Pollock, Autumn Rhythm (Number 30)

For track three I chose Jackson Pollock's Autumn Rhythm (Number 30). From the beginning of this project I knew I wanted to do a Pollock painting and see how we could distill the distinctive visuals into audio form. 

So here's the tech update from Greg:

"For the Jackson Pollock we used a similar approach as before, generating a chord based on each pixel. We were inspired by the painting to develop a more random algorithm for this piece.

Here are the basics:

1. Read the image into a list of pixels, where each pixel comprises three numbers, a value for red, green, and blue.
2. Shuffle the list of pixels into a random order.
3. For each pixel in the shuffled list, derive notes based on the value of the red component of the pixel where midiNote = pixel.red / 2. The value of midiNote is between 0 and 127. The value for a pixel is between 0 and 255.
4. For each pixel in the shuffled list, derive notes based on the value of the green component of the pixel.
5. For each pixel in the shuffled list, derive notes based on the value of the blue component of the pixel.
6. For each note in the red, green, and blue note lists, create a chord of three notes [red, green, blue].

Because the algorithm randomly shuffles the pixels in the image, the MIDI generated will be different for each execution of the program.

On a tech note, I've switched programming languages from Kotlin to Haskell - mostly because I am interested in learning more Haskell.

If you want to look at the source code then I've made it publicly available here: https://bitbucket.org/gregorydavidlong/imagetosoundhaskell/src

My plan is to continue iterating on this code base for the remaining pieces on the album."

And back to me.  Greg gave me 3 amazing pieces of midi to play around with (one for each of red, blue and green), and in it's entirety they about 9 hours long each (don't panic, the piece I'm working on is only around 4 min!). I wanted my piece of music to reflect what I perceive to be the chaotic nature of Pollock's painting, but also reflect the beauty of this painting as a whole and they way it feels balanced, organised and beautiful. 

Here is a sample of the midi that Greg gave me (this is the 3 midi 'colours' playing concurrently):

And here is an excerpt of the piece that I've written.  You'll see I've basically left the midi to play out, and I've added some simple minimal piano over the top.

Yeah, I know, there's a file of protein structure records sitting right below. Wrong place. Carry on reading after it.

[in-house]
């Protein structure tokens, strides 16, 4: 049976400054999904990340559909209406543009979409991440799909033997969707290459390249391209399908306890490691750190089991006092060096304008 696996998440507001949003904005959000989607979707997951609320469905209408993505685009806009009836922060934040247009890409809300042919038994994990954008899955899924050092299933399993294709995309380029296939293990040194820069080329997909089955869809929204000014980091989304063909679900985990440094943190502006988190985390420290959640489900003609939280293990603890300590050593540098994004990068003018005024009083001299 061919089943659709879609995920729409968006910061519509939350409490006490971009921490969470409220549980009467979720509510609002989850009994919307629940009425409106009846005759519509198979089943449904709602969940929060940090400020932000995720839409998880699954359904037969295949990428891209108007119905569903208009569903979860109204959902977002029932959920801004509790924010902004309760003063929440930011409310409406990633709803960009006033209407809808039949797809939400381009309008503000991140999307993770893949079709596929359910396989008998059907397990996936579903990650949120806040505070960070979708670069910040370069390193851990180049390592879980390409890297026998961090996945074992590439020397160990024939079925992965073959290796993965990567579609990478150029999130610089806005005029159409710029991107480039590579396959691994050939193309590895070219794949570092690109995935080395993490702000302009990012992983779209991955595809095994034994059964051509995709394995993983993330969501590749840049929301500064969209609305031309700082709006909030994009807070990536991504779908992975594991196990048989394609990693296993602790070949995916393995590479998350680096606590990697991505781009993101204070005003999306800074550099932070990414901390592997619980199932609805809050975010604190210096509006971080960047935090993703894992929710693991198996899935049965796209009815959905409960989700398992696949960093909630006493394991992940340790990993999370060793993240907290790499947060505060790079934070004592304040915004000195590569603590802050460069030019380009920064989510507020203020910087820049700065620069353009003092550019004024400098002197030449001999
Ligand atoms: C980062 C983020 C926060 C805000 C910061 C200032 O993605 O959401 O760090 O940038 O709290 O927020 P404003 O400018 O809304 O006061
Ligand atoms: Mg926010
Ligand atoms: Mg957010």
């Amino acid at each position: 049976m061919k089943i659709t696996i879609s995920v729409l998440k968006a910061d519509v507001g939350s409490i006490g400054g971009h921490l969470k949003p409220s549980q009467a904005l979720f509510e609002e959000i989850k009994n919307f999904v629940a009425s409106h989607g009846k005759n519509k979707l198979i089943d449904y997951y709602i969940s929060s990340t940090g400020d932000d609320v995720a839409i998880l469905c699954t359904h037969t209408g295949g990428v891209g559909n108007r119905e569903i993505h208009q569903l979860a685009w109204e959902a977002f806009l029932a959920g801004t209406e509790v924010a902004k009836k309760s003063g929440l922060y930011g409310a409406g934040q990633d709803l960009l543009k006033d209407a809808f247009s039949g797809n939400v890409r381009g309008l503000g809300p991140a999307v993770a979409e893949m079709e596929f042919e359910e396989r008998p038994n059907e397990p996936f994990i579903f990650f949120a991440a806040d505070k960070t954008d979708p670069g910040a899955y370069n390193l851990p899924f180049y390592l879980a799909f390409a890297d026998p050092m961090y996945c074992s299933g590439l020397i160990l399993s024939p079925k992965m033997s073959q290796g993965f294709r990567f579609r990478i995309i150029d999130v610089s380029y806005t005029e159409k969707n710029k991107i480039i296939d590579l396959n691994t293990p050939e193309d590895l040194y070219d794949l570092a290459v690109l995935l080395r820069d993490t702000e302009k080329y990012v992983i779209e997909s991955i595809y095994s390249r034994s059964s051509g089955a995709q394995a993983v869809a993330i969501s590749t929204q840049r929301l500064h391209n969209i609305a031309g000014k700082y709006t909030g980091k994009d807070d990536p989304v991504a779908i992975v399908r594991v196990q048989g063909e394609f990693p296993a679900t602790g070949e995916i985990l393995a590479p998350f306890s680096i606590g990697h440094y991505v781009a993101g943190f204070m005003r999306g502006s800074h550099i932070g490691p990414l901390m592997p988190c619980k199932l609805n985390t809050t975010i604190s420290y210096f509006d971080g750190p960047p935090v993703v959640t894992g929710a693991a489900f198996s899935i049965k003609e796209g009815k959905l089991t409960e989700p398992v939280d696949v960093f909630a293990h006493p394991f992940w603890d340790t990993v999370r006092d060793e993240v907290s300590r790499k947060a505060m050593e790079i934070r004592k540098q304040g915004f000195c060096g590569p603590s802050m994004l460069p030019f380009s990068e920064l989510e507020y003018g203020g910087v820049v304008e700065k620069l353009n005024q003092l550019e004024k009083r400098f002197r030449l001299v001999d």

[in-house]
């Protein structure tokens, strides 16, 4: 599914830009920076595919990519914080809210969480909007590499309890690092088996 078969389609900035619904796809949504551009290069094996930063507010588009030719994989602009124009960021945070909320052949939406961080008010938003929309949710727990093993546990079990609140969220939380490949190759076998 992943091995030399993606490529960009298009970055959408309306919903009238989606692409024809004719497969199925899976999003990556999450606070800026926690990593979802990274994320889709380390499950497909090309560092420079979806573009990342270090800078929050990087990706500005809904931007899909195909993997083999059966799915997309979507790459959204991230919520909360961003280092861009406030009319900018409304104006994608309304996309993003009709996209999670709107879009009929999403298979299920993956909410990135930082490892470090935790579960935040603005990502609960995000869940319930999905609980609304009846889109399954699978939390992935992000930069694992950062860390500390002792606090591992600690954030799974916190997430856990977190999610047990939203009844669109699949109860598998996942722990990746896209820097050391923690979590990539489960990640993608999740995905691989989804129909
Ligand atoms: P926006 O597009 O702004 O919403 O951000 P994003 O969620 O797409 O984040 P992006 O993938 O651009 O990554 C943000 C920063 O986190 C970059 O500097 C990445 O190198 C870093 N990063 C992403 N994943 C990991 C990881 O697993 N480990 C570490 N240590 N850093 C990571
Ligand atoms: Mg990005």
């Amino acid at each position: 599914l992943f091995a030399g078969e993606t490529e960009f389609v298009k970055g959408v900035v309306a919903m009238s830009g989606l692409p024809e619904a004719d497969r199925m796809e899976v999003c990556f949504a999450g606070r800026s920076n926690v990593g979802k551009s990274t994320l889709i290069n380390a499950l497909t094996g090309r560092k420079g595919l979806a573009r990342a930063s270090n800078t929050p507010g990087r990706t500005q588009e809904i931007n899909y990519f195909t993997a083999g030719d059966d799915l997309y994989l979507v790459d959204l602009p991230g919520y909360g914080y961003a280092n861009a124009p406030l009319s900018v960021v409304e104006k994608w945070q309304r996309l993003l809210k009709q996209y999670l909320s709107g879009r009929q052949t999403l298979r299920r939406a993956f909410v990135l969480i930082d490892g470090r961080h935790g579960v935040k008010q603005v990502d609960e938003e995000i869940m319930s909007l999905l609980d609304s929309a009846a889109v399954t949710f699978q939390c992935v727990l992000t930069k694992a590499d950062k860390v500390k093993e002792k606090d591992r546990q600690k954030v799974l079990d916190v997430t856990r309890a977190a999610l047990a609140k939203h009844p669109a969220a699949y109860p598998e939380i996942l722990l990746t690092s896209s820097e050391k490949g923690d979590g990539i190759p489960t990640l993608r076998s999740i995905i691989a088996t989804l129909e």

Rothko, No. 16

Moving on to the second track, we chose the painting "No. 16" by Mark Rothko:

Firstly, over to Greg to explain how he has converted the image to audio:

"For No. 16 by Rothko, we combined a few different approaches.  Because the image is basically four different colours, red, black, brown, and blue, we calculated four chords - one for each colour.

An image is made up of numerous little pieces called pixels - short for picture elements - with each pixel having its own colour. One way of representing a pixel’s colour is using three numbers, a value for the red, blue, and green components of the colour. This is also called RGB.. These three values are combined by the computer into a single colour for display.

For each of the four colours in the image (red, black, brown, and blue), the RGB value for the colour was transformed into a three-note chord (the number next to each letter represents which octave the note belongs to):

Red block: [C4, D3, G1]

Black block: [C4, F3, B3]

Brown block: [A0, G1, E3]

Blue background: [B0, G2, B3]

To determine the length that these chords would be played for we calculated the ratio of each of the block sizes compared to the whole image:

Red: 13%

Black: 30%

Brown: 20%

Background: 37%

So, the chord derived from the red block plays for 13% of the phrase, the chord derived from the black block plays for 30% of the phrase, and so on.

Finally, we used a similar approach as with the previous piece of music, moving top-to-bottom across the image, to derive a melody."

Back to me.  Here's an audio representation of the chords (using my voice as the instrument):

Here's an audio representation of the melody: 

The final composition uses the melody and chords as a foundation while expanding on them and adding additional layers.  Here's an excerpt of where I'm at with the Rothko track:

Riley, Blaze 1

It's been a while!  I've been working on Bridget Riley's "Blaze 1" and I've started on a second piece which I'll write about soon.  


In the meantime I thought I'd post a snippet of where my "Blaze 1" track is at.  I used the midi file that Greg created and filled out the sounds with our Dave Smith Mophoand also the Alchemy built in synthesizers in Logic.  I then played around with transposing and layering the different synthesizer tracks and added bass to underpin and provide some tonal context.  




We have had an excellent week nutting things out and have made a big step forward with the software, so much so that I've been able to start writing music for the first track of the album which as I mentioned last week will be an interpretation of Bridget Riley's 1962 painting "Blaze 1".